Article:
With Mount Katahdin enveloped in a midday cloud on Aug. 28, Belgian ultrarunner Karel Sabbe summited Baxter Peak to claim the overall Fastest Known Time, or FKT, on the Appalachian Trail. He ticked off all 2,190 miles of the AT in 41 days, 7 hours and 39 minutes, eclipsing by more than four days the previous northbound FKT set last year. On his final push for the record, Sabbe ran for 32 hours for roughly 100 miles until he reached the trail’s northern terminus. “All I had was a seven-minute nap because I was falling asleep on the go,” said the 28-year-old dentist.
Sabbe said he averaged 53 miles a day and set the record for a supported FKT, meaning he had a small crew who followed him throughout the journey and provided him with food and other aid. In contrast, Joe “Stringbean” McConaughy, who set the self-supported record last year, carried all of his own supplies without any outside help. McConaughy still holds the self-supported record, while Sabbe has clutched both the supported title and the overall FKT.
“Karel's run should raise a lot of eyebrows,” McConaughy said about the significance of Sabbe’s FKT, adding that Sabbe's level-headedness is an important quality that enables him to accomplish great things. “He takes risks, he has big visions, but he knows that consistency wins in such a long feat.”
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In the year 60 B.C., Julius Caesar wrote: "Of all Gauls, the Belgians are the bravest." Over 2000 years later there is still some truth in that sentence. We have set a new speed record on the epic Appalachian Trail !! The Fastest Known Time is now 41 days 7 hours 39 minutes, which is over 4 days faster than the previous record, held by an incredibly strong and unsupported @thestring.bean. I want to thank my dear friend @jorenbiebuyck from the bottom of my heart as without his incredible crewing and support I would never have made the PCT as well as the AT speed records. Fun facts: nobody has ever held overall Pacific Crest Trail and Appalachian Trail speed records at the same time. Nobody had averaged more than 50 miles on the Appalachian Trail. More than proud, I feel privileged for having lived these incredible adventures. It was a blast from start to finish ! Thanks @skinssportswear for making this possible, without you there would have been no new FKT. Thank you everybody for the support! #AppalachianTrailSpeedRecordAttempt #teamSKINS #BestInCompression #HOKAONEONE#TimeToFly #TraKKs #Suunto #Selfpropelled#Ledlenser #kleankanteen #nordisk #trekneat #ultramarathon#speedrecord #AppalachianTrail #ultrarunning #ultratrail #trailrunner #trailrunning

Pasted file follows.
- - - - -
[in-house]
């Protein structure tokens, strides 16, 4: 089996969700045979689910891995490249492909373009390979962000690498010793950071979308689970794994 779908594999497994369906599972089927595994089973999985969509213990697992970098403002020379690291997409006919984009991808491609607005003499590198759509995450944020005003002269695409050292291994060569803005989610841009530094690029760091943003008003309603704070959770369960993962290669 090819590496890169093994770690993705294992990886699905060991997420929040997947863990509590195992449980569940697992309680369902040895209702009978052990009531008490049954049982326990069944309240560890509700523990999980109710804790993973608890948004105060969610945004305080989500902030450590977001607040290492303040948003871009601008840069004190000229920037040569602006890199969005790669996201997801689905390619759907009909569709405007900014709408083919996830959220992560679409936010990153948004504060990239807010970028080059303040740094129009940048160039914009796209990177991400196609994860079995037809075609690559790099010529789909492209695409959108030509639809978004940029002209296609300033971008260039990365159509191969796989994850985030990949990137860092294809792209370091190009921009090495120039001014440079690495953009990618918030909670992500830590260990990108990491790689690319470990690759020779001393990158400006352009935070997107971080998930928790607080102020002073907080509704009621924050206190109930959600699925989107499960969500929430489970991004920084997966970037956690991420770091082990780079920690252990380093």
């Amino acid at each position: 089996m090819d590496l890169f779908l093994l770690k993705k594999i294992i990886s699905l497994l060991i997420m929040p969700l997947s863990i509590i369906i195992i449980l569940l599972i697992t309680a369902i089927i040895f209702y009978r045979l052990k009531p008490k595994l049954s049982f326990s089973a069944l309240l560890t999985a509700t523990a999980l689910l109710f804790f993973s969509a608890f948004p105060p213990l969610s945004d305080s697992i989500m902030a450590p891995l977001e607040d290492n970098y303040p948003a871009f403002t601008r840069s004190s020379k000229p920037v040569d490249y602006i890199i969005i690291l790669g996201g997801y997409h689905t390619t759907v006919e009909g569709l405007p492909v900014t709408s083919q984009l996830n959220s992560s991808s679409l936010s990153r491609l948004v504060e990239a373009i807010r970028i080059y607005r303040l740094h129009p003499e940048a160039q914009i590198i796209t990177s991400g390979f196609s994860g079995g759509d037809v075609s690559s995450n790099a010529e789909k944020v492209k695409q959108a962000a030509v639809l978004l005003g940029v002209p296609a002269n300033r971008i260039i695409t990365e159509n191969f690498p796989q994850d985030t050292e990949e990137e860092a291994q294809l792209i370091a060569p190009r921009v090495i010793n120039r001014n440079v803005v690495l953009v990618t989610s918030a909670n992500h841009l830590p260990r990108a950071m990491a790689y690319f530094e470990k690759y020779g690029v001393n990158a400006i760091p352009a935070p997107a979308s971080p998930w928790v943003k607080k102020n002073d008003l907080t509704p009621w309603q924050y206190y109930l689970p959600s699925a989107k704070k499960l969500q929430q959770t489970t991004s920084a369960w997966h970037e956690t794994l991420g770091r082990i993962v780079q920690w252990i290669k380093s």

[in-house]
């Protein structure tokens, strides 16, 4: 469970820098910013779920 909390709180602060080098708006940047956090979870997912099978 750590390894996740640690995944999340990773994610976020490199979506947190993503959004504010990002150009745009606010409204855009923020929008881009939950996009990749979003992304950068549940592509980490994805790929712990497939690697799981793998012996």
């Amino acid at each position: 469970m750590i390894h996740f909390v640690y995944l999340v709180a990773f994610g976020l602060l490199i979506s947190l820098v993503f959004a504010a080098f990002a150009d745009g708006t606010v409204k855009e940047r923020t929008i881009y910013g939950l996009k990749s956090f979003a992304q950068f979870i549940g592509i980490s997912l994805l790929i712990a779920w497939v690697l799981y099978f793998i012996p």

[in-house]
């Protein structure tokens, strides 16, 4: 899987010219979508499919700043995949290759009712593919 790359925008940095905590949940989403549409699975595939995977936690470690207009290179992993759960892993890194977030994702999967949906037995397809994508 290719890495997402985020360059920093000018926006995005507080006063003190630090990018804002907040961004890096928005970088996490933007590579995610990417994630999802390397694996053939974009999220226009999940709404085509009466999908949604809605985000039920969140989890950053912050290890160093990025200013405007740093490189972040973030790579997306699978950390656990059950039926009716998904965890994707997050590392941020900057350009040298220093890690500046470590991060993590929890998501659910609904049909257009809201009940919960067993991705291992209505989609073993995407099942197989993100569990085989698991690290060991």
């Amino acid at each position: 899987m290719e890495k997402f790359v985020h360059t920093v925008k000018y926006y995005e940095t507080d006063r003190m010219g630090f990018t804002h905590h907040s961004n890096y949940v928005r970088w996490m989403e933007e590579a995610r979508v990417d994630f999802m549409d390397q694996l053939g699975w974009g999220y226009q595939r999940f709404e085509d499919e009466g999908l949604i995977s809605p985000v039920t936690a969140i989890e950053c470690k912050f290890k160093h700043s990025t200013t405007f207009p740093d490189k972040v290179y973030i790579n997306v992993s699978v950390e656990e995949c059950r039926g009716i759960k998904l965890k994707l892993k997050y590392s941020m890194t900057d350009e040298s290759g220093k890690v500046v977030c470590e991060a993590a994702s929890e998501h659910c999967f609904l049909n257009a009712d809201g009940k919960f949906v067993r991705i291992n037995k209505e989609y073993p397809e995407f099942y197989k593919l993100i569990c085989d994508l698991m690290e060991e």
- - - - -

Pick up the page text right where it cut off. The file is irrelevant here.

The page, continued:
McConaughy and Sabbe have been engaged in a competition over the last several years. In 2014, McConaughy clutched the supported FKT on the Pacific Crest Trail, only to have Sabbe best it two years later. Sabbe now holds both the PCT and the AT overall FKT.
What is an FKT?
Quite simply, FKTs are speed records measuring how fast a runner can traverse a given route. People have long been testing the limits of their physical prowess by seeing how fast they could complete the AT. Initially, FKTs drew relatively little attention outside of a niche running community, but today the attempts have made the jump to the mainstream.
There has been a string of high-profile Appalachian Trail FKTs recently, starting with Scott Jurek’s record-setting northbound attempt in 2015 and Karl Meltzer’s southbound feat a year later. Both runners completed supported runs with the backing of big-name sponsors that drew considerable amounts of media attention.
“These guys raised the profile of FKTs because their sponsors were playing it up and promoting these runs,” said Peter Bakwin, an ultrarunner and founder of fastestknowntime.com, an online resource for all things FKT. And while that has changed the community, Bakwin said, the sport has remained authentic. “These runs are still very personal, challenging and a grassroots effort. When Scott [Jurek] ran the AT, folks would come join him for a day.”
Runners looking to set an FKT are beholden to a simple agreement: announce your intentions in advance (including to past record-holders), invite people to observe your attempt and record your attempt in detail. But, as FKTs have risen in popularity, it has become more difficult to prove them.